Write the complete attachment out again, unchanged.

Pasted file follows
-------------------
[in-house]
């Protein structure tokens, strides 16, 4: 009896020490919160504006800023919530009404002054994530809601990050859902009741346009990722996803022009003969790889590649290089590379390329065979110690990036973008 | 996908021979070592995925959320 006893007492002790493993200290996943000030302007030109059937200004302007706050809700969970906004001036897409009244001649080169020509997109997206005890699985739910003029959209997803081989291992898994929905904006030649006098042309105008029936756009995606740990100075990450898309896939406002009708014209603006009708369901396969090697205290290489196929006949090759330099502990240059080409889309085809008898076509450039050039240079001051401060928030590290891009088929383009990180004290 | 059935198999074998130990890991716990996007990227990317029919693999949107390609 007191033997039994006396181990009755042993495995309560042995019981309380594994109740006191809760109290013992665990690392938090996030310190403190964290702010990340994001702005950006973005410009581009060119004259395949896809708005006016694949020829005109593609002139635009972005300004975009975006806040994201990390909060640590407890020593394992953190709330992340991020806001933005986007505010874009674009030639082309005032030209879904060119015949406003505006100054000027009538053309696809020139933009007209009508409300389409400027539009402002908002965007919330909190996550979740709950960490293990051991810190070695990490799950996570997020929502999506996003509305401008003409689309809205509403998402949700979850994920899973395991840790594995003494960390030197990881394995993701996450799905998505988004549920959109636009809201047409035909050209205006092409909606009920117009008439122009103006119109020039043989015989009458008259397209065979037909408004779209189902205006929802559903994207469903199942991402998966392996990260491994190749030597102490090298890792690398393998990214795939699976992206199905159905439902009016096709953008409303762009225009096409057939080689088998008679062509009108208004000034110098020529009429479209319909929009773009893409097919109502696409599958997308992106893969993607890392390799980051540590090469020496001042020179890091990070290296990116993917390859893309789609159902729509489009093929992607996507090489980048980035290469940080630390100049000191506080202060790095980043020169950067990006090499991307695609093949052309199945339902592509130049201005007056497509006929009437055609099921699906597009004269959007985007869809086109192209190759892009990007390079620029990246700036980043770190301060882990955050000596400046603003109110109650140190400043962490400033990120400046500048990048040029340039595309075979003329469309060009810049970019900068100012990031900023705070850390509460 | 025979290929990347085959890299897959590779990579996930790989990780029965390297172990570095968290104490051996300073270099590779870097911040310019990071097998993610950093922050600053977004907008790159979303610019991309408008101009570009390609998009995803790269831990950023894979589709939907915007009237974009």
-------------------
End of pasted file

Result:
[in-house]
């Protein structure tokens, strides 16, 4: 009896020490919160504006800023919530009404002054994530809601990050859902009741346009990722996803022009003969790889590649290089590379390329065979110690990036973008 | 996908021979070592995925959320 006893007492002790493993200290996943000030302007030109059937200004302007706050809700969970906004001036897409009244001649080169020509997109997206005890699985739910003029959209997803081989291992898994929905904006030649006098042309105008029936756009995606740990100075990450898309896939406002009708014209603006009708369901396969090697205290290489196929006949090759330099502990240059080409889309085809008898076509450039050039240079001051401060928030590290891009088929383009990180004290 | 059935198999074998130990890991716990996007990227990317029919693999949107390609 007191033997039994006396181990009755042993495995309560042995019981309380594994109740006191809760109290013992665990690392938090996030310190403190964290702010990340994001702005950006973005410009581009060119004259395949896809708005006016694949020829005109593609002139635009972005300004975009975006806040994201990390909060640590407890020593394992953190709330992340991020806001933005986007505010874009674009030639082309005032030209879904060119015949406003505006100054000027009538053309696809020139933009007209009508409300389409400027539009402002908002965007919330909190996550979740709950960490293990051991810190070695990490799950996570997020929502999506996003509305401008003409689309809205509403998402949700979850994920899973395991840790594995003494960390030197990881394995993701996450799905998505988004549920959109636009809201047409035909050209205006092409909606009920117009008439122009103006119109020039043989015989009458008259397209065979037909408004779209189902205006929802559903994207469903199942991402998966392996990260491994190749030597102490090298890792690398393998990214795939699976992206199905159905439902009016096709953008409303762009225009096409057939080689088998008679062509009108208004000034110098020529009429479209319909929009773009893409097919109502696409599958997308992106893969993607890392390799980051540590090469020496001042020179890091990070290296990116993917390859893309789609159902729509489009093929992607996507090489980048980035290469940080630390100049000191506080202060790095980043020169950067990006090499991307695609093949052309199945339902592509130049201005007056497509006929009437055609099921699906597009004269959007985007869809086109192209190759892009990007390079620029990246700036980043770190301060882990955050000596400046603003109110109650140190400043962490400033990120400046500048990048040029340039595309075979003329469309060009810049970019900068100012990031900023705070850390509460 | 025979290929990347085959890299897959590779990579996930790989990780029965390297172990570095968290104490051996300073270099590779870097911040310019990071097998993610950093922050600053977004907008790159979303610019991309408008101009570009390609998009995803790269831990950023894979589709939907915007009237974009």